NOAA: 'Extremely Dangerous' Hurricane Patricia to Hit Mexico on Friday Afternoon

hurricane patricia
A fisherman checks his boat in Acapulco, Mexico, on October 22. Hurricane Patricia strengthened into an "extremely dangerous" Category 4 storm on Thursday as it churned toward Mexico's Pacific Coast, the U.S. National Hurricane Center said. The storm, which became a hurricane overnight, had maximum sustained winds of about 130 miles per hour as it moved toward the west-northwest at 17 mph. Claudio Vargas/Reuters

Hurricane Patricia is expected to make landfall on the West Coast on Friday afternoon, according to the National Hurricane Center. "National Oceanic and Atmospheric Administration hurricane hunts find Patricia is an extremely dangerous Category Four hurricane.... Preparations should be rushed to completion in the hurricane warning area today," the weather agency said in a statement.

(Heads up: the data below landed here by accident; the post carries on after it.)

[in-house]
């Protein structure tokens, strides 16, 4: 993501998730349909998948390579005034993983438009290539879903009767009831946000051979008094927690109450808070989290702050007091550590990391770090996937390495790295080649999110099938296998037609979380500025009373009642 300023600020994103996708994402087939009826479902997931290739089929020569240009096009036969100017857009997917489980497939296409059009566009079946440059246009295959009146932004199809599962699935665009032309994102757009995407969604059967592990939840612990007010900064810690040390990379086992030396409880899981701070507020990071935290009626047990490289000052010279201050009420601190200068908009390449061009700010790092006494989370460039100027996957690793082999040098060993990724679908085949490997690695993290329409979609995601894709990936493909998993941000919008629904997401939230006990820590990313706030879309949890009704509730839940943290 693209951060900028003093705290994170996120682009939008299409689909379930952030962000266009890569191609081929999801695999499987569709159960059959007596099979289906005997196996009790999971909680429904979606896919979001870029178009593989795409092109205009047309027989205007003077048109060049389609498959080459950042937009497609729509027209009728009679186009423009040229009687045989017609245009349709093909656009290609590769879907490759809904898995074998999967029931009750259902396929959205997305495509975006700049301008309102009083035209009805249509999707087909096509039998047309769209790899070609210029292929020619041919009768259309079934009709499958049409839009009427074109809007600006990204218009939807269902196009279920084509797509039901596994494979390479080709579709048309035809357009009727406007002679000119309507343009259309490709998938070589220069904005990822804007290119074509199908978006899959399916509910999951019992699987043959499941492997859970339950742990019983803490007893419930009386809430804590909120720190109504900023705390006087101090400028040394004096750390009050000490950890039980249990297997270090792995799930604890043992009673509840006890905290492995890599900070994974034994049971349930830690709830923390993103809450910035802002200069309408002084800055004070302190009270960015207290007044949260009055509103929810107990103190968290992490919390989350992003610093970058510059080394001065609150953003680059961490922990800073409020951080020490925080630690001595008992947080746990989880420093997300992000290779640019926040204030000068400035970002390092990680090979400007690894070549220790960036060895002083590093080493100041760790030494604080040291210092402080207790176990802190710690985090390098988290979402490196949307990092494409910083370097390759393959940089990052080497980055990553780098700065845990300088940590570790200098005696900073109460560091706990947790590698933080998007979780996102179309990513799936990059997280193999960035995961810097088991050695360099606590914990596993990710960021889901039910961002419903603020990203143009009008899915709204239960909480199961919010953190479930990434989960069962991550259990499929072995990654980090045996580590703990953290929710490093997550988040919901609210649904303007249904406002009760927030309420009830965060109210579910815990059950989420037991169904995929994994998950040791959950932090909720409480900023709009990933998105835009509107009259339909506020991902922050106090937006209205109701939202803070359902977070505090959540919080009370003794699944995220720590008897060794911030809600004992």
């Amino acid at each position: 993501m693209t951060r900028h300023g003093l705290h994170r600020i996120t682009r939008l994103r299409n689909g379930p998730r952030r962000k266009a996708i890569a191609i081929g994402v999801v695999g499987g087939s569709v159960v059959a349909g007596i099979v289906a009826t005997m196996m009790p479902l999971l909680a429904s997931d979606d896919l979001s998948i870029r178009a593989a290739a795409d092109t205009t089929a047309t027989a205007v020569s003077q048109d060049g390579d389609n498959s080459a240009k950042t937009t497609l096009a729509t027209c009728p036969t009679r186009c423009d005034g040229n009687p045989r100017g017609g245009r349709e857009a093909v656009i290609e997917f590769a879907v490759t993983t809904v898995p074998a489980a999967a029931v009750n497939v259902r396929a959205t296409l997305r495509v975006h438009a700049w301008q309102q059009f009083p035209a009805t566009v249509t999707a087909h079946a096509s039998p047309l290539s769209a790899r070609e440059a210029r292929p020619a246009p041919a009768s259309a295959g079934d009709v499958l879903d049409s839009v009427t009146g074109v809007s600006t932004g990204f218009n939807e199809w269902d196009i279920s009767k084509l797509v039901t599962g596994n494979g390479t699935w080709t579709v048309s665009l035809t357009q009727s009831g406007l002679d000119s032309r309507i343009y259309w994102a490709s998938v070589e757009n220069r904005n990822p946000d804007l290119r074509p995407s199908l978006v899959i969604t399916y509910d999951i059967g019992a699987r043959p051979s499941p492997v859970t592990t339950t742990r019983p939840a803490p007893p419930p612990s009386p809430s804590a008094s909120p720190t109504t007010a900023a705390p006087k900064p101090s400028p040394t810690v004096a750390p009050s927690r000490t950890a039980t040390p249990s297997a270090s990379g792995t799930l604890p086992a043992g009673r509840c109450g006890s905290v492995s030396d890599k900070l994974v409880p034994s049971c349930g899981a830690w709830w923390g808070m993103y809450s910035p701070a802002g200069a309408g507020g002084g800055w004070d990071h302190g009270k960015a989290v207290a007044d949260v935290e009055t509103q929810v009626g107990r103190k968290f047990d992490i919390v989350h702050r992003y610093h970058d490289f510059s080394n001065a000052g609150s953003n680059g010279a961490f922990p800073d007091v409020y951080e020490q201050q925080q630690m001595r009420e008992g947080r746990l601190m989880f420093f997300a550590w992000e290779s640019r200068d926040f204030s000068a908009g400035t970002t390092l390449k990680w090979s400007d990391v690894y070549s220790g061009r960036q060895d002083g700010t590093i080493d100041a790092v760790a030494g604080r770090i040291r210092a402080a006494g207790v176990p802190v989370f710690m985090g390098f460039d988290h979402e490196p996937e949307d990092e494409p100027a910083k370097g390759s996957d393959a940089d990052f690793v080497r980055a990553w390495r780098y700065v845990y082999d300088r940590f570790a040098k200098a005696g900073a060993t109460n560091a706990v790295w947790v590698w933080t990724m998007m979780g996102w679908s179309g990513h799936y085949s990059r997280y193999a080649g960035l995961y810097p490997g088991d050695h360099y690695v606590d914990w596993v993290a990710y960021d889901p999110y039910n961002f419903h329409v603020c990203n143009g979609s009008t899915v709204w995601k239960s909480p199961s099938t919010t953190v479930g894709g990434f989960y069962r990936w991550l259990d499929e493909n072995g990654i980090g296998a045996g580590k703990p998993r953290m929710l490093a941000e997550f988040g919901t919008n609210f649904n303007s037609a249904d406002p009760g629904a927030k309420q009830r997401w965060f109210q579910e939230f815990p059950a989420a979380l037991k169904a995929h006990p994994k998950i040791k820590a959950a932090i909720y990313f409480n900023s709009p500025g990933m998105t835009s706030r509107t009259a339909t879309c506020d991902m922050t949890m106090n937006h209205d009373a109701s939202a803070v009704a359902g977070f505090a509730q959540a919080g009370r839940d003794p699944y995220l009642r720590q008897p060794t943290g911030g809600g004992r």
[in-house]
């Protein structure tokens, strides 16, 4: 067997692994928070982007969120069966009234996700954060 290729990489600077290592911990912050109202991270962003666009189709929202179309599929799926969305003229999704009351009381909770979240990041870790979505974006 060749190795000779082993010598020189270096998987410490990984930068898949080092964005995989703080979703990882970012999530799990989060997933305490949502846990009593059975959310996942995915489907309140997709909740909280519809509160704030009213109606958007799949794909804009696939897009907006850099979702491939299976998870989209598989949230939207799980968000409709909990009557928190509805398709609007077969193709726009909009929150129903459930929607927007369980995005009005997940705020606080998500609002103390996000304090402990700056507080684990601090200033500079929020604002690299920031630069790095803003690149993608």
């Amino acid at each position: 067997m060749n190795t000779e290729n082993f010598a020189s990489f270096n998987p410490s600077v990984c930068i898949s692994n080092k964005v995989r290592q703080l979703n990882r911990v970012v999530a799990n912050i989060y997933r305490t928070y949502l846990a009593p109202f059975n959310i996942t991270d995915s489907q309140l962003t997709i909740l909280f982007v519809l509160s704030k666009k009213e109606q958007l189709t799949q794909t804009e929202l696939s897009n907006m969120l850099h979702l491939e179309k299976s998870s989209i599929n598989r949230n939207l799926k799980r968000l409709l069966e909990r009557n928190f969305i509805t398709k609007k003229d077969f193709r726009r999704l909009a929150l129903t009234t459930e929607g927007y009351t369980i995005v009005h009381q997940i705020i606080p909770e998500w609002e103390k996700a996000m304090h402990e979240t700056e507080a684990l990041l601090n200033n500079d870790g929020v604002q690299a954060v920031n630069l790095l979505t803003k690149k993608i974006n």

The storm is expected to make landfall on the coast of Mexico around 1 p.m. on Friday. By Saturday afternoon, the center of Patricia is expected to be in the middle of Mexico. A hurricane watch is in effect from San Blas to Punta San Telmo and east to Lazaro Cardenas.

The path of Hurricane Patrica, according to the National Weather Service. NOAA

"Patricia is expected to produce total rainfall accumulations of 6 to 12 inches, with isolated maximum amounts of 20 inches, over the Mexican states of Jalisco, Colima, Michoacan and Guerrero later today into Saturday. These rains could produce life-threatening flash floods and mud slides," NOAA said.

NOAA predicts Hurricane Patricia will produce sustained winds as strong as 130 miles per hour. The hurricane is already producing swells on the southern coast of Mexico which make the water dangerous due to rip tides.

According to the Saffir-Simpson Hurricane Wind Scale, a Category 4 is considered a major hurricane and expected to produce catastrophic damage. "Well-built framed homes can sustain severe damage with loss of most of the roof structure and/or some exterior walls. Most trees will be snapped or uprooted and power poles downed. Fallen trees and power poles will isolate residential areas," a key to the scale reads. Power outages are also to be expected during such a hurricane.